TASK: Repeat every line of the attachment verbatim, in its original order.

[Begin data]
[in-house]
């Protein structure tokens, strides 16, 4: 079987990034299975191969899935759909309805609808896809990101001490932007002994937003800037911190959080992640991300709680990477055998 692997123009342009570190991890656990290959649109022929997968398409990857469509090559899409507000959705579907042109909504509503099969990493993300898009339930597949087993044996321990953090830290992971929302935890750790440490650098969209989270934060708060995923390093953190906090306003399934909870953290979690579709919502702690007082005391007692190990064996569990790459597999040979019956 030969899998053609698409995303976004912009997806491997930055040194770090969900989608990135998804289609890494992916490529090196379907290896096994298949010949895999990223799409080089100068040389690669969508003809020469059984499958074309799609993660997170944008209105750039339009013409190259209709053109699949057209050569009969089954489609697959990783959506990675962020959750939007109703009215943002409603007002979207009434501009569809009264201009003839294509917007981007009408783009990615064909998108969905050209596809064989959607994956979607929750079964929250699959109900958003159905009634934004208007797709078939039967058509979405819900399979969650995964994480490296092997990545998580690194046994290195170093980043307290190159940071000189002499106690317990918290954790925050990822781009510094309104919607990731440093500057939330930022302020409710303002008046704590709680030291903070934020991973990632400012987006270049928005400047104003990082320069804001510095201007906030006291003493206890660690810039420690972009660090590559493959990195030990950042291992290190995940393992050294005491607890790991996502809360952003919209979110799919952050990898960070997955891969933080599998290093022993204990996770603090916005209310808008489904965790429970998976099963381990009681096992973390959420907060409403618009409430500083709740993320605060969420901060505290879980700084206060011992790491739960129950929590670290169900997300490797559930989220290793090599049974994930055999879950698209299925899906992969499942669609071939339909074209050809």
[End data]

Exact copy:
[in-house]
């Protein structure tokens, strides 16, 4: 079987990034299975191969899935759909309805609808896809990101001490932007002994937003800037911190959080992640991300709680990477055998 692997123009342009570190991890656990290959649109022929997968398409990857469509090559899409507000959705579907042109909504509503099969990493993300898009339930597949087993044996321990953090830290992971929302935890750790440490650098969209989270934060708060995923390093953190906090306003399934909870953290979690579709919502702690007082005391007692190990064996569990790459597999040979019956 030969899998053609698409995303976004912009997806491997930055040194770090969900989608990135998804289609890494992916490529090196379907290896096994298949010949895999990223799409080089100068040389690669969508003809020469059984499958074309799609993660997170944008209105750039339009013409190259209709053109699949057209050569009969089954489609697959990783959506990675962020959750939007109703009215943002409603007002979207009434501009569809009264201009003839294509917007981007009408783009990615064909998108969905050209596809064989959607994956979607929750079964929250699959109900958003159905009634934004208007797709078939039967058509979405819900399979969650995964994480490296092997990545998580690194046994290195170093980043307290190159940071000189002499106690317990918290954790925050990822781009510094309104919607990731440093500057939330930022302020409710303002008046704590709680030291903070934020991973990632400012987006270049928005400047104003990082320069804001510095201007906030006291003493206890660690810039420690972009660090590559493959990195030990950042291992290190995940393992050294005491607890790991996502809360952003919209979110799919952050990898960070997955891969933080599998290093022993204990996770603090916005209310808008489904965790429970998976099963381990009681096992973390959420907060409403618009409430500083709740993320605060969420901060505290879980700084206060011992790491739960129950929590670290169900997300490797559930989220290793090599049974994930055999879950698209299925899906992969499942669609071939339909074209050809």